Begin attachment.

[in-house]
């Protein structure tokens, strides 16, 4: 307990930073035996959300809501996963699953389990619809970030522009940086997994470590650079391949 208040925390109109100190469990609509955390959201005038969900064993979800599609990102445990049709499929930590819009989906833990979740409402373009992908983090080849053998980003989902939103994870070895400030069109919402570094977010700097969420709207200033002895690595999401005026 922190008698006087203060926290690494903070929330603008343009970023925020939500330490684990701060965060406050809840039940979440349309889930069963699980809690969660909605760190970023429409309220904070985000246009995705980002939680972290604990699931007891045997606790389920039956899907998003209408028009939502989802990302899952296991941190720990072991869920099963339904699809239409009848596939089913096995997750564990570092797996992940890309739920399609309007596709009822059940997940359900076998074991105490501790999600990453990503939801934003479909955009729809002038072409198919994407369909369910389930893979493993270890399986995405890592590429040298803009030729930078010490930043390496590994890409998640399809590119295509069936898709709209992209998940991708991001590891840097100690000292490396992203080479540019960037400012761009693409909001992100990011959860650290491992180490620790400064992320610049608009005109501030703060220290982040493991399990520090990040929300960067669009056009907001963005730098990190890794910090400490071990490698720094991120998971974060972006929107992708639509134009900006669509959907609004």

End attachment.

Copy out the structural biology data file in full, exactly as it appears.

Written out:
[in-house]
């Protein structure tokens, strides 16, 4: 307990930073035996959300809501996963699953389990619809970030522009940086997994470590650079391949 208040925390109109100190469990609509955390959201005038969900064993979800599609990102445990049709499929930590819009989906833990979740409402373009992908983090080849053998980003989902939103994870070895400030069109919402570094977010700097969420709207200033002895690595999401005026 922190008698006087203060926290690494903070929330603008343009970023925020939500330490684990701060965060406050809840039940979440349309889930069963699980809690969660909605760190970023429409309220904070985000246009995705980002939680972290604990699931007891045997606790389920039956899907998003209408028009939502989802990302899952296991941190720990072991869920099963339904699809239409009848596939089913096995997750564990570092797996992940890309739920399609309007596709009822059940997940359900076998074991105490501790999600990453990503939801934003479909955009729809002038072409198919994407369909369910389930893979493993270890399986995405890592590429040298803009030729930078010490930043390496590994890409998640399809590119295509069936898709709209992209998940991708991001590891840097100690000292490396992203080479540019960037400012761009693409909001992100990011959860650290491992180490620790400064992320610049608009005109501030703060220290982040493991399990520090990040929300960067669009056009907001963005730098990190890794910090400490071990490698720094991120998971974060972006929107992708639509134009900006669509959907609004």